At the same time, Schuller couldn’t completely set aside his feeling for jazz, so the net effect is a soundscape recognizably Schuller’s but devoted to archaisms. The first movement, an Andante moderato, is not in a strict early-music form (sounded like sonata form to us…), but partakes liberally of strict counterpoint. The following variations movement has a lovely, lyrical theme, which, despite Schuller’s use of 12-tone technique, he varies by emphasizing consonant intervals and broad singing lines. Indeed, some of the piano passages in the variations suggest Arnold Schoenberg substituting for Bobby Short at the Carlyle. The finale is a passacaglia, an even stricter variation format, with a theme that reminded us of some dimly remembered 1940s show tune. Gordon and Hodgkinson seemed very well attuned to and fond of this piece, and their performance was persuasive and idiomatic in all the idioms Schuller invoked. The composer was on hand to share with the performers the plaudits of the very substantial crowd.
Finally, the Prokofiev sonata, op. 119, has become part of the great standard repertoire for cello, one of several gifts from Rostropovich to cellists everywhere. This piece was written in 1949, after Prokofiev, Shostakovich, Khachaturian and even old Myaskovsky had been brutalized by the Zhdanov decree censuring them for “formalism” that, in the Stalin regime’s view, insufficiently invoked Russian folk culture. While Shostakovich devised a barely-compliant but still fundamentally subversive response, Prokofiev seems to have undertaken a more straightforward capitulation. The sonata is lyrical, with occasional folk-like elements, and yet the sudden key shifts and sometimes driving rhythm remain reminders of his personal style. It follows the slow-moderate-fast schema Shostakovich adopted in his Sixth Symphony, though the first movement did not plumb the depths nor consume the bulk of the work the way his symphony did.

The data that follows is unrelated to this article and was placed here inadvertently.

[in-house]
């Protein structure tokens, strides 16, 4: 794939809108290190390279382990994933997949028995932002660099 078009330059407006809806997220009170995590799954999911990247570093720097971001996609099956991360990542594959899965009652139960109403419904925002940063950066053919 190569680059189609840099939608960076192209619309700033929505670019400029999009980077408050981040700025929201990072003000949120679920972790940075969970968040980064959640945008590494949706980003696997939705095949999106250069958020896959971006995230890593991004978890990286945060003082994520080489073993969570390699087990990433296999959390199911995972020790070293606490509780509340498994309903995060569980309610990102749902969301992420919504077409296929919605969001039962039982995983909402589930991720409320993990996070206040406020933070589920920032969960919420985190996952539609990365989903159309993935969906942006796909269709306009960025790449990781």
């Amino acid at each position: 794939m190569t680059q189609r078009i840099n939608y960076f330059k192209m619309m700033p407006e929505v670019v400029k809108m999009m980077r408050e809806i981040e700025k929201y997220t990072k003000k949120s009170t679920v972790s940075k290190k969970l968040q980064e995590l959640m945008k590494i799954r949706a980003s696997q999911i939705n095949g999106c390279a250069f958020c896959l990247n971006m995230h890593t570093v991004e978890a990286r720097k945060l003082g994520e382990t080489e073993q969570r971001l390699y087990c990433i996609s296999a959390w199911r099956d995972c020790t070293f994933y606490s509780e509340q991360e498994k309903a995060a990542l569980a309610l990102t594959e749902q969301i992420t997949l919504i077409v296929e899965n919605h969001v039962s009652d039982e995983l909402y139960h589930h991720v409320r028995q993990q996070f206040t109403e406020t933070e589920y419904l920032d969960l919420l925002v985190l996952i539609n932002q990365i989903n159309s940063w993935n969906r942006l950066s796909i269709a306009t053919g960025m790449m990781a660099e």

By this time in the program, and perhaps reflecting their affection for the piece, Gordon and Hodgkinson had warmed up expressively: they brought out all the sonorous tone and brio that had been missing in the Britten. A perfect example is the saltando-spiccato of the middle movement, which, along with the balalaika-like strumming in the finale, was as lively here as it was restrained earlier. Mr. Hodgkinson’s tone as well was rich and warm throughout. Our only reservation concerned the sonata’s final pages, in which Prokofiev puts brakes on the headlong rush of most of the movement. Whether this represented a rueful reflection on the vagaries of his public existence, or on more private concerns (on top of everything else, the KGB had just imprisoned his ex-wife), or even a purely aesthetic judgment, is not clear, but it did not seem as if the performers on this occasion had come up with a definite point of view: their tempo was a little faster than might have been warranted.